The JOLTS series had always been a seemingly superfluous set of labor numbers for the Bureau of Labor Statistics (BLS). The agency wanted to go deeper into employment when it originally presented these other series in 2002. The unemployment rate seemed accurate enough, but it came at the labor market solely from the view of labor supply.

As the BLS said of its new set of figures in their initial publication:

The number of unfilled jobs—used to calculate the job openings rate—is an important measure of the unmet demand for labor. With that statistic, it is possible to paint a more complete picture of the U.S. labor market than by looking solely at the unemployment rate, a measure of the excess supply of labor.

There hadn’t been much attention paid to bureau’s measure of job openings (JO) until around 2014. That’s when Janet Yellen told Bloomberg this one piece of JOLTS had found its way onto her so-called economic dashboard; one of a broad range of indicators telling the then-Federal Reserve Chairman how the economy might really be doing underneath the headlines.

In truth, JO was included because it had become one of the few statistics to suggest to policymakers what they wanted to find. The unemployment rate had descended far faster and far farther than even the most optimistic of optimists had ever expected. That would be a good thing, a great thing, if it could be corroborated as a macro case.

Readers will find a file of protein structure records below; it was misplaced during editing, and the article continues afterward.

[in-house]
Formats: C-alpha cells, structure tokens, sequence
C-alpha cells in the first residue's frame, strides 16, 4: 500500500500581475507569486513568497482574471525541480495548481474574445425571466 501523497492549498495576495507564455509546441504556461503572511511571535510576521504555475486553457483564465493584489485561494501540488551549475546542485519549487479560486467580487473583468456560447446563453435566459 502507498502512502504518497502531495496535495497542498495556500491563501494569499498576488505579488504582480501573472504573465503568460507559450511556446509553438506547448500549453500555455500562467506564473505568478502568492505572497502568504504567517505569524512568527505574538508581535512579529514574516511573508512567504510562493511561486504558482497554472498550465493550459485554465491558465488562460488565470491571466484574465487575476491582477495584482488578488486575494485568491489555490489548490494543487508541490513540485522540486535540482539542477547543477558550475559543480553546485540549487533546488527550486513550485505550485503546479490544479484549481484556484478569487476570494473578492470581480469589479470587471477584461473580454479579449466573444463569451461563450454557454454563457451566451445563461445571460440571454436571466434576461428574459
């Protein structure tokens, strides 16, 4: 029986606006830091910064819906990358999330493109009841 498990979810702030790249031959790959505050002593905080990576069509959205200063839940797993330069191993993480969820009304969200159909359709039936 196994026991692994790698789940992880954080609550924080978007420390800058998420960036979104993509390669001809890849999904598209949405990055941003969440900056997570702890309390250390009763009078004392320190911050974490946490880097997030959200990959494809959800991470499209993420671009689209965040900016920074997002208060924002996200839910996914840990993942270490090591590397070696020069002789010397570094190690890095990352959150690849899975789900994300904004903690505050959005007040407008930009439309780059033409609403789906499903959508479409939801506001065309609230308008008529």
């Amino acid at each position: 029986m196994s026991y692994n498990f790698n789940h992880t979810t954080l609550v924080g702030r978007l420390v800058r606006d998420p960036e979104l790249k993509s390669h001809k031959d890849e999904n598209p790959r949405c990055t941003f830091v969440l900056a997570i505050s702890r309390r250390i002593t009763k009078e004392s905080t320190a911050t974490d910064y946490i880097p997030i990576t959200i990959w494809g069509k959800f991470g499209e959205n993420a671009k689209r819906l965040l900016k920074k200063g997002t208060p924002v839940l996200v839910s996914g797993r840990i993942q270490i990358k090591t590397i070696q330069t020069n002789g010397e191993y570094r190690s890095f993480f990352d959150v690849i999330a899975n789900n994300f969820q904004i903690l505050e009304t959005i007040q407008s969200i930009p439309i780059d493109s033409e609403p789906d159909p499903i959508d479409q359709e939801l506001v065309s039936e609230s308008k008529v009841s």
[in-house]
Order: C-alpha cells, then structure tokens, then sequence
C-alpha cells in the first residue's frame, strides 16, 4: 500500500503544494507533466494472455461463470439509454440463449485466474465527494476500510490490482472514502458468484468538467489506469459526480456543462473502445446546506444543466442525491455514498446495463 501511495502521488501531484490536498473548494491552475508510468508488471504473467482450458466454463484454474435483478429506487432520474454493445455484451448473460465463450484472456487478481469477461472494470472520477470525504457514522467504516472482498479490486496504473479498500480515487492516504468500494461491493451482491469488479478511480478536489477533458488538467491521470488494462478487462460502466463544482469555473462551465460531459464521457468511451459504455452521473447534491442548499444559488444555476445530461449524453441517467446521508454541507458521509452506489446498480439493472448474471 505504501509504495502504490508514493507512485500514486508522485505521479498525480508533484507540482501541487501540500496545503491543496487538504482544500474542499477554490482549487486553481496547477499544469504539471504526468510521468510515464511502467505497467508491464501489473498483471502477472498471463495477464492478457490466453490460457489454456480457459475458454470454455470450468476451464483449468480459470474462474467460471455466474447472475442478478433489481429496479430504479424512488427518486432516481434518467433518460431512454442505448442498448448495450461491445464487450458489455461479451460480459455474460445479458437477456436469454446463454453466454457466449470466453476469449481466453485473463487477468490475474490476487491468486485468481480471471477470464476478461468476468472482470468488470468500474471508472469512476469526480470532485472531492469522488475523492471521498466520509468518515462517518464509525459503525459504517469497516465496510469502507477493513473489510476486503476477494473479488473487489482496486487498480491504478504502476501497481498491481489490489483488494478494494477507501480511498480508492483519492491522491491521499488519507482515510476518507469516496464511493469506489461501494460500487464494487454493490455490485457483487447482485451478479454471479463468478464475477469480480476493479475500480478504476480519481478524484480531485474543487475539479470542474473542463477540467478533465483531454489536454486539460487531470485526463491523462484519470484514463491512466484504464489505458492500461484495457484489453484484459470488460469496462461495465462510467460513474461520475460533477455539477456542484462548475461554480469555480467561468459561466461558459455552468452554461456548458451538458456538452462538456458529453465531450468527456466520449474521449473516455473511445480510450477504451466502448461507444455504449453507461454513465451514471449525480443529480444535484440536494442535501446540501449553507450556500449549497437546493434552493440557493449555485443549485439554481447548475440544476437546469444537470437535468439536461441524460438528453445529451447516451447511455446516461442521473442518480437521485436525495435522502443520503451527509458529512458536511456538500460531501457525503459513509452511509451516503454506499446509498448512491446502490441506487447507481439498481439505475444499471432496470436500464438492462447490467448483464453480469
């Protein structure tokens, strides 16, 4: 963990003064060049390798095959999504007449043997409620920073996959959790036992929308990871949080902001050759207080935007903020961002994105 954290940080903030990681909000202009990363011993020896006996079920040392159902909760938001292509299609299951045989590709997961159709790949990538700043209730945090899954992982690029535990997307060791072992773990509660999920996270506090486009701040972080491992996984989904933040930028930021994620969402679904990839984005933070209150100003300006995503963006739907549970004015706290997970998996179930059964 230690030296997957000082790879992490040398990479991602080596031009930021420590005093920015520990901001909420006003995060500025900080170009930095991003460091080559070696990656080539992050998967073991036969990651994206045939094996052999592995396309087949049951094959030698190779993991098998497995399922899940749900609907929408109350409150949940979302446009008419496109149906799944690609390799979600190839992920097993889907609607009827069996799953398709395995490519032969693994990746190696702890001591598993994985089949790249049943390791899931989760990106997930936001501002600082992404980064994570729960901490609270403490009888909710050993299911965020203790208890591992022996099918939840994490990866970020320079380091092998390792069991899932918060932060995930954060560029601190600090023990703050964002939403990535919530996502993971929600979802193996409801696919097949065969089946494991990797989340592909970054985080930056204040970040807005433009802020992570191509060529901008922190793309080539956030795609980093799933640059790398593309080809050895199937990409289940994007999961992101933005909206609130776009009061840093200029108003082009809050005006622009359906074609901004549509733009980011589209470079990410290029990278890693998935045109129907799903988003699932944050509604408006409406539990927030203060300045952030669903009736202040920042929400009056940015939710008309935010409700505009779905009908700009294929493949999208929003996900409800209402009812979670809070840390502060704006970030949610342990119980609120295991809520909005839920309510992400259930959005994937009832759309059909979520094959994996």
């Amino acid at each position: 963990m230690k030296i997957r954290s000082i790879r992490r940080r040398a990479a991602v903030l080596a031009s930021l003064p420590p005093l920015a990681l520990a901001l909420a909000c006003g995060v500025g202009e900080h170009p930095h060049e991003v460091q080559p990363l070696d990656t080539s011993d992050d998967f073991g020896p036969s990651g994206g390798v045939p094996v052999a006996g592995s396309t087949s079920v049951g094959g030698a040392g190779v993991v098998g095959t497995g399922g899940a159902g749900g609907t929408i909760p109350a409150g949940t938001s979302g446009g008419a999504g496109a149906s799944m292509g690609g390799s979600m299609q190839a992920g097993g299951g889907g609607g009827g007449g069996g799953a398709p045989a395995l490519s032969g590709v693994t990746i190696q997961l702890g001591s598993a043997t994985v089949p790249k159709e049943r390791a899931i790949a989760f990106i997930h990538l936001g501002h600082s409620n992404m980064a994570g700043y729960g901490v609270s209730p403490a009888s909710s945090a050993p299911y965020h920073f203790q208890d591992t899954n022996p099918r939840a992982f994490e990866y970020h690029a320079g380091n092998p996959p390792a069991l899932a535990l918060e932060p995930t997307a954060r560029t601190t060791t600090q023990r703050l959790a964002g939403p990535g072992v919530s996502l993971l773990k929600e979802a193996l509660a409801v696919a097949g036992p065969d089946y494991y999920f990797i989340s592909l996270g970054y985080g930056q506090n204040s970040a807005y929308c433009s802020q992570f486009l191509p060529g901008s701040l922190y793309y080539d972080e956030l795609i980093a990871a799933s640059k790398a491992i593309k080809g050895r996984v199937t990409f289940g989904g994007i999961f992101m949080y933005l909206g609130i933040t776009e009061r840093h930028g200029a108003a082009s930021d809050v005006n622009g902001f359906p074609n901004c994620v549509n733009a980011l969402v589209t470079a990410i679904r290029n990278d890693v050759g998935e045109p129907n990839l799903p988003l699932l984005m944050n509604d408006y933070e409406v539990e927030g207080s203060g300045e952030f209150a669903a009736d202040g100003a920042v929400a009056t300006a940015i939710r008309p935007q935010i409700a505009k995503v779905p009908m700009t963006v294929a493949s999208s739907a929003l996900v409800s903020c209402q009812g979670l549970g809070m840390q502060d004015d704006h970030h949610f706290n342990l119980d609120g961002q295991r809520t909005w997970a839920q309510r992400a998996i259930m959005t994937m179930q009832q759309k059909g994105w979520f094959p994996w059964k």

The case against the unemployment rate was simple – slack. The reason it was dropping was Americans weren’t entering or re-entering (workers laid off during the Great “Recession” who have remained on the sidelines) the labor force like they should have. This participation problem has vexed officials in every context.

Somewhere someone had hit upon the idea that this slack was its own thing. It wasn’t a macro factor, according to the idea, rather the demographic makeup of the country has been changed – in more ways than one. Baby Boomers were and are retiring while those in the younger age groups have become lazy (don’t want to go back to college to acquire “modern” skills) or drug addicted.

From Janet Yellen’s perspective, the Fed was doing and maybe even had done its job. They created the right macro environment, genius monetary policies had healed the economy after 2008’s expansive rift. The problem wasn’t theirs; it is ours.

In other words, companies wanted more labor. They just couldn’t find enough which might be suitable. JO suggested to American officials exactly this other case.

Failed “stimulus” and therefore a failed economic recovery weren’t holding the labor market back as might have been indicated by the participation problem. Instead, going by JO it was the labor market holding the economy back! Brilliant. QE was off the hook.

The purpose of this review isn’t to challenge or debate the assertion (again). That’s been done to death, and the data is uniform in saying Yellen had it all wrong (which should’ve been obvious by how 2015 unfolded). There are other explanations for JO’s wild, uncorroborated behavior.